The Crusader

Students need to plan wisely to pay for college

Eli Leone-Formisano, Contributing Writer

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Now that high school seniors are applying to college around this time of the year, they need to worry about how to manage finances for their future education.

Many students are financing their education with loans without realizing potential long-term consequences. Student loan debt has grown in 2017, and it is the second highest consumer debt category behind mortgage debt.

According to Student Loan Hero, there are 44.2 million Americans with student loan debt. The average monthly loan debt payment for a borrower aged 20 to 30 is 351 dollars, and the median payment is 203 dollars a month.

Monroe-Woodbury graduate Christopher Czerwonka, who is now an Adjunct Professor of Law and Faculty Research Fellow of University at Albany, said, “Your student loans are a vehicle to be used in life. If you borrow too much, your debt burden will be high, and, at least for awhile, you might not have money to put aside for other major expenses. Borrow what you need, but only what you need.”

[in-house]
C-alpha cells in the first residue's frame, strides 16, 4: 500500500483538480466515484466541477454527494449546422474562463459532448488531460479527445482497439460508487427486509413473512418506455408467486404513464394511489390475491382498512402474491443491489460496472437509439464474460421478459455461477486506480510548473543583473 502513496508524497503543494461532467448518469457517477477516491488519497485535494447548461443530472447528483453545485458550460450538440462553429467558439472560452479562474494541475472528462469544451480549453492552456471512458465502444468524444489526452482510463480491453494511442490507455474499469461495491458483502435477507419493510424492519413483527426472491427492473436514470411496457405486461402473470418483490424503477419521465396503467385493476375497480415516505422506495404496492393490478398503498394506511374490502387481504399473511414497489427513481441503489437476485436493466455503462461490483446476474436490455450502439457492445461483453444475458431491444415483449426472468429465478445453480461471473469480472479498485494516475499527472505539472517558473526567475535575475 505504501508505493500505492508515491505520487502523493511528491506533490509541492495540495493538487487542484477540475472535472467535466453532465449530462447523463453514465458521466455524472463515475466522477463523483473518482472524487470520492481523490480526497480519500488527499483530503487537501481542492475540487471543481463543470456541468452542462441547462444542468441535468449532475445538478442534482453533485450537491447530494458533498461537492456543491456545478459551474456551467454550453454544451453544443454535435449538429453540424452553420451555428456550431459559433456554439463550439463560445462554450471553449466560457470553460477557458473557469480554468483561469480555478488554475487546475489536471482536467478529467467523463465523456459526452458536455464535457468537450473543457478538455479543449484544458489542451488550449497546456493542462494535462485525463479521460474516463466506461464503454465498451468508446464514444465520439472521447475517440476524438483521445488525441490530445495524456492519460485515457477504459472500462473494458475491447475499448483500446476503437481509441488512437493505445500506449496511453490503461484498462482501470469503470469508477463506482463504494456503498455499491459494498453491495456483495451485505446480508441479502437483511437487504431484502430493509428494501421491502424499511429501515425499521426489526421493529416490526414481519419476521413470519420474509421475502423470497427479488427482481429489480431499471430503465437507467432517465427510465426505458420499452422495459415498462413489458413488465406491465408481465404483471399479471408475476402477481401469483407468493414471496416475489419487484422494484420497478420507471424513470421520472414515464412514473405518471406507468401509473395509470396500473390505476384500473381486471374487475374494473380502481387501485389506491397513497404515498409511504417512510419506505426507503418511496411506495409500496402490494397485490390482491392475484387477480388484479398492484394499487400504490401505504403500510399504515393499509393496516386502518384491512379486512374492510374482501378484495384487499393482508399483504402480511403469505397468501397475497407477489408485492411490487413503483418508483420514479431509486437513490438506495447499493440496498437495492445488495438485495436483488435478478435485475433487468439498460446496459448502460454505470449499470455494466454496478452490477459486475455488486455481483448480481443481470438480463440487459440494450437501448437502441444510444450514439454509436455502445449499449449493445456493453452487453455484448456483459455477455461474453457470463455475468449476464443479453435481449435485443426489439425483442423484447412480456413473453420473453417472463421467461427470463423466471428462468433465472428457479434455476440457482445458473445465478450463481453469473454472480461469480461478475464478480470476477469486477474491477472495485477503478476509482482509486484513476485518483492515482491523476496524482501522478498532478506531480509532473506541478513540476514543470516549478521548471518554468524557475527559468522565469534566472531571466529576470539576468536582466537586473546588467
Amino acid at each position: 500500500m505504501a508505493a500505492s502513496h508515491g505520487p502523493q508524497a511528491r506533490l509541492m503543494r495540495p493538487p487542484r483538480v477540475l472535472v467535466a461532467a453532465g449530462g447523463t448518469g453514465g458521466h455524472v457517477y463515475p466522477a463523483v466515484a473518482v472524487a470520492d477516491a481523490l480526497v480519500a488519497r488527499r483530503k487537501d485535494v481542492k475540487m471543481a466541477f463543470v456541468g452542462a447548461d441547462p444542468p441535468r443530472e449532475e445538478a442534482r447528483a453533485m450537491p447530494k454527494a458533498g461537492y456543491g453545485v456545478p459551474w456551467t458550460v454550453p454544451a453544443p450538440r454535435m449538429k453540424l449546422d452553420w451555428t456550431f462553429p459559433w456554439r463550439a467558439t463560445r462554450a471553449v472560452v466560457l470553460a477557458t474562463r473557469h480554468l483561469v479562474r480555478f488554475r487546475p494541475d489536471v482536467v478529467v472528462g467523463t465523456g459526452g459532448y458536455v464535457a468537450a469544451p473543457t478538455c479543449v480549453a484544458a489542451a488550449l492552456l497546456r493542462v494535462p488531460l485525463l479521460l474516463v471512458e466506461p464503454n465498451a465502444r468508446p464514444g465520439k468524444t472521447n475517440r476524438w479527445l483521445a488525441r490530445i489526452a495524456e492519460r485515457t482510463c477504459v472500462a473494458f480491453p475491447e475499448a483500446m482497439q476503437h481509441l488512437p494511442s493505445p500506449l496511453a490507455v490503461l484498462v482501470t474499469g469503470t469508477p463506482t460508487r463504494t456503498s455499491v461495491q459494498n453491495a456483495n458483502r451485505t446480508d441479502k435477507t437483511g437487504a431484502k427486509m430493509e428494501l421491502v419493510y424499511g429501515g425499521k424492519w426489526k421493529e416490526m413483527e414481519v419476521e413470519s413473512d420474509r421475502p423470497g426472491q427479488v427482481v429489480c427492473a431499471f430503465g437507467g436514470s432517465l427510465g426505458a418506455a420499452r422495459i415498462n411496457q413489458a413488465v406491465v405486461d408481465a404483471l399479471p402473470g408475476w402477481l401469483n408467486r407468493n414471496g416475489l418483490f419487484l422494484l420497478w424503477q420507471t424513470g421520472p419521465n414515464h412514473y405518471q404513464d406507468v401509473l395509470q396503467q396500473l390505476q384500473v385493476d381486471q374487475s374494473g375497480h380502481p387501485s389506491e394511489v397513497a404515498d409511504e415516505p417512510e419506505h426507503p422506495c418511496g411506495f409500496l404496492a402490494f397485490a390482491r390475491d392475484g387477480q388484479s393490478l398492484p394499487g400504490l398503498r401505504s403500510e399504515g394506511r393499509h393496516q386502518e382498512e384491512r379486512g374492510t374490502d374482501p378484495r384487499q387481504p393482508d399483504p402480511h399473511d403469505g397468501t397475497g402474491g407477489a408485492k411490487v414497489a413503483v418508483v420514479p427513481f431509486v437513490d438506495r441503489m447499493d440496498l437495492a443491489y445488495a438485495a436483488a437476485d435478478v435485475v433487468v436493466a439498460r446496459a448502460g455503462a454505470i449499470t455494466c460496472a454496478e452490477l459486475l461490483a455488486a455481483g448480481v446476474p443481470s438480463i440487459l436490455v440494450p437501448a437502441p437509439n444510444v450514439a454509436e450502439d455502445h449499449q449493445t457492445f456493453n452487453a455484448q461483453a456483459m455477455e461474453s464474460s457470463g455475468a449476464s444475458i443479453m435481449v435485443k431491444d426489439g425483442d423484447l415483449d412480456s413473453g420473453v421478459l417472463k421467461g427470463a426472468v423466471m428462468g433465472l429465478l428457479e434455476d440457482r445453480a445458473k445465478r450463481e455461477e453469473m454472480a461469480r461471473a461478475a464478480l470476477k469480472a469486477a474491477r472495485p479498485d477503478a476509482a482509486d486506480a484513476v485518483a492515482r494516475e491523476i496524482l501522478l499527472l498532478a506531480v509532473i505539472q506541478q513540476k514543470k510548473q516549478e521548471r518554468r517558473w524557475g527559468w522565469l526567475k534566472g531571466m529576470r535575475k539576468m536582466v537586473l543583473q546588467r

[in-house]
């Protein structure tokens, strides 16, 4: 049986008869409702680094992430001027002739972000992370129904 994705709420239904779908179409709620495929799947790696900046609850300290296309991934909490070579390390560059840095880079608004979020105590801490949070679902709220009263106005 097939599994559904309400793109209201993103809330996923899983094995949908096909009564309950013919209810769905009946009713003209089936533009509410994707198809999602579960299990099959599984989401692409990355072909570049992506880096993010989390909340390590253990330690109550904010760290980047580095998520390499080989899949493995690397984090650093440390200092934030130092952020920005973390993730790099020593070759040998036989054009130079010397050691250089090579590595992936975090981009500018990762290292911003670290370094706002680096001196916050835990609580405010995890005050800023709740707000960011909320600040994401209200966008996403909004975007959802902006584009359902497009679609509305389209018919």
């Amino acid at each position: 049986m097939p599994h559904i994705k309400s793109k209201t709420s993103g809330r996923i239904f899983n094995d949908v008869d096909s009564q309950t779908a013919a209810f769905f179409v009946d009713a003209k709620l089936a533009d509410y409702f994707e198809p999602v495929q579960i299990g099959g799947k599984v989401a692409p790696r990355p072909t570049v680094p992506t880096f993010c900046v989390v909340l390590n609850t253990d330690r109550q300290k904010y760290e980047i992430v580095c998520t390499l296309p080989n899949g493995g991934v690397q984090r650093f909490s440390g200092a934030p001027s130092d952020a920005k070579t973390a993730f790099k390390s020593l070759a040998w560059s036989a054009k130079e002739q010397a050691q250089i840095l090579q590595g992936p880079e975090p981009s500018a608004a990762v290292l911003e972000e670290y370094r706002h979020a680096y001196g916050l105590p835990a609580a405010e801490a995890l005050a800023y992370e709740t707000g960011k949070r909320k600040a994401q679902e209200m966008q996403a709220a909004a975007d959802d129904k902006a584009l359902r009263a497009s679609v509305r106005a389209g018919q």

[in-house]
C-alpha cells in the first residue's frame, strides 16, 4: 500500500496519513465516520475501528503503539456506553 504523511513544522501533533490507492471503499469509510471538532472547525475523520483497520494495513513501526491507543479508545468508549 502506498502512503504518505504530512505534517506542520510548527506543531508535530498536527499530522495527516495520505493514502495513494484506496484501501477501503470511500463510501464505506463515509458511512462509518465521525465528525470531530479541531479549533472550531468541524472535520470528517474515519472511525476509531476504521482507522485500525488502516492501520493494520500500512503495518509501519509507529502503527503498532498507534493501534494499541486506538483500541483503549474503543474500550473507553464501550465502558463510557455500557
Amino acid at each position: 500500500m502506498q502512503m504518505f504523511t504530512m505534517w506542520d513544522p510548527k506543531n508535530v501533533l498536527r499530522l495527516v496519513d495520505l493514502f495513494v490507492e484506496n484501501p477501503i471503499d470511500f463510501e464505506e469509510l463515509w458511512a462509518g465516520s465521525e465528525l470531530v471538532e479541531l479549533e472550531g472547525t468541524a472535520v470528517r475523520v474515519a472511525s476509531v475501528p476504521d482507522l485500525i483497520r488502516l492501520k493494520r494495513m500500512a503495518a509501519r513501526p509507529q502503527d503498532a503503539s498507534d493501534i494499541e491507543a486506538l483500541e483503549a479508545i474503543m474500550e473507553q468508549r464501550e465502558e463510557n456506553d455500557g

According to Make Lemonade, a free personal finance website, there are 44 million borrowers with 1.3 trillion dollars in student loan debt in the US. The average student currently owes $37,172 in student loan debt.

Danielle Flemm, an Administrative Assistant to the Vice President for Student Affairs in Hofstra University, is conflicted about students in debt.

“It’s kind of a necessary evil, really,” said Flemm. According to her, a good education will cost “a pretty penny.”

There are ways to manage student debt, such as the income-driven repayment plan program which sets your monthly student loan payment at an amount that is intended to be affordable based on your income and family size.

“If I didn’t take out loans I would not have been able to afford college,” said St. John’s Production Manager of Marketing and Communications Nicole Bertram-Secor, when asked if she had any regrets about borrowing money for college.

At the SUNY and CUNY level, an Excelsior Scholarship is given to students whose families have lower incomes.

“In my estimation, the Excelsior Scholarship will greatly alleviate undergraduate debt burden,” said Czerwonka.

Advisers, guidance counselors, and parents might say that if you are unsure of your career choice, choose community college first. This gives an opportunity for students to transfer the majority of their credits to a four-year school when they decide on a major.

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Students need to plan wisely to pay for college